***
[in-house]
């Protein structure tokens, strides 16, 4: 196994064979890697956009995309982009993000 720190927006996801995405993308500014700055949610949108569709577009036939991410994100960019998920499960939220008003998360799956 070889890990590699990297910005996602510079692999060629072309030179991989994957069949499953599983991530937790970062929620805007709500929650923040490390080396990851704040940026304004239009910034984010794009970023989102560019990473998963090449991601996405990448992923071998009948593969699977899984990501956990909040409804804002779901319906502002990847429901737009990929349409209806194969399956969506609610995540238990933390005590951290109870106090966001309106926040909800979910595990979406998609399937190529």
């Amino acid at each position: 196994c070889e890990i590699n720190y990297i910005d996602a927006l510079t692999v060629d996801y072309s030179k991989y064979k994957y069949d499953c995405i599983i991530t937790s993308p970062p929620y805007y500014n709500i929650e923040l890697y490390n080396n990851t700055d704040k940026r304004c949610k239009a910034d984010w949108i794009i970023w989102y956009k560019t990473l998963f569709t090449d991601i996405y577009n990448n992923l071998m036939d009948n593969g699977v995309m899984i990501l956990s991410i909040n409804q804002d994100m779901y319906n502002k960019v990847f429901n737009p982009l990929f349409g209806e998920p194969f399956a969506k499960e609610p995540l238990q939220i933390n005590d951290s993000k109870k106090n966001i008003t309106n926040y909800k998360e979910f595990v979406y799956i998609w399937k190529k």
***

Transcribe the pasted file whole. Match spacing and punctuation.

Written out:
[in-house]
């Protein structure tokens, strides 16, 4: 196994064979890697956009995309982009993000 720190927006996801995405993308500014700055949610949108569709577009036939991410994100960019998920499960939220008003998360799956 070889890990590699990297910005996602510079692999060629072309030179991989994957069949499953599983991530937790970062929620805007709500929650923040490390080396990851704040940026304004239009910034984010794009970023989102560019990473998963090449991601996405990448992923071998009948593969699977899984990501956990909040409804804002779901319906502002990847429901737009990929349409209806194969399956969506609610995540238990933390005590951290109870106090966001309106926040909800979910595990979406998609399937190529």
């Amino acid at each position: 196994c070889e890990i590699n720190y990297i910005d996602a927006l510079t692999v060629d996801y072309s030179k991989y064979k994957y069949d499953c995405i599983i991530t937790s993308p970062p929620y805007y500014n709500i929650e923040l890697y490390n080396n990851t700055d704040k940026r304004c949610k239009a910034d984010w949108i794009i970023w989102y956009k560019t990473l998963f569709t090449d991601i996405y577009n990448n992923l071998m036939d009948n593969g699977v995309m899984i990501l956990s991410i909040n409804q804002d994100m779901y319906n502002k960019v990847f429901n737009p982009l990929f349409g209806e998920p194969f399956a969506k499960e609610p995540l238990q939220i933390n005590d951290s993000k109870k106090n966001i008003t309106n926040y909800k998360e979910f595990v979406y799956i998609w399937k190529k």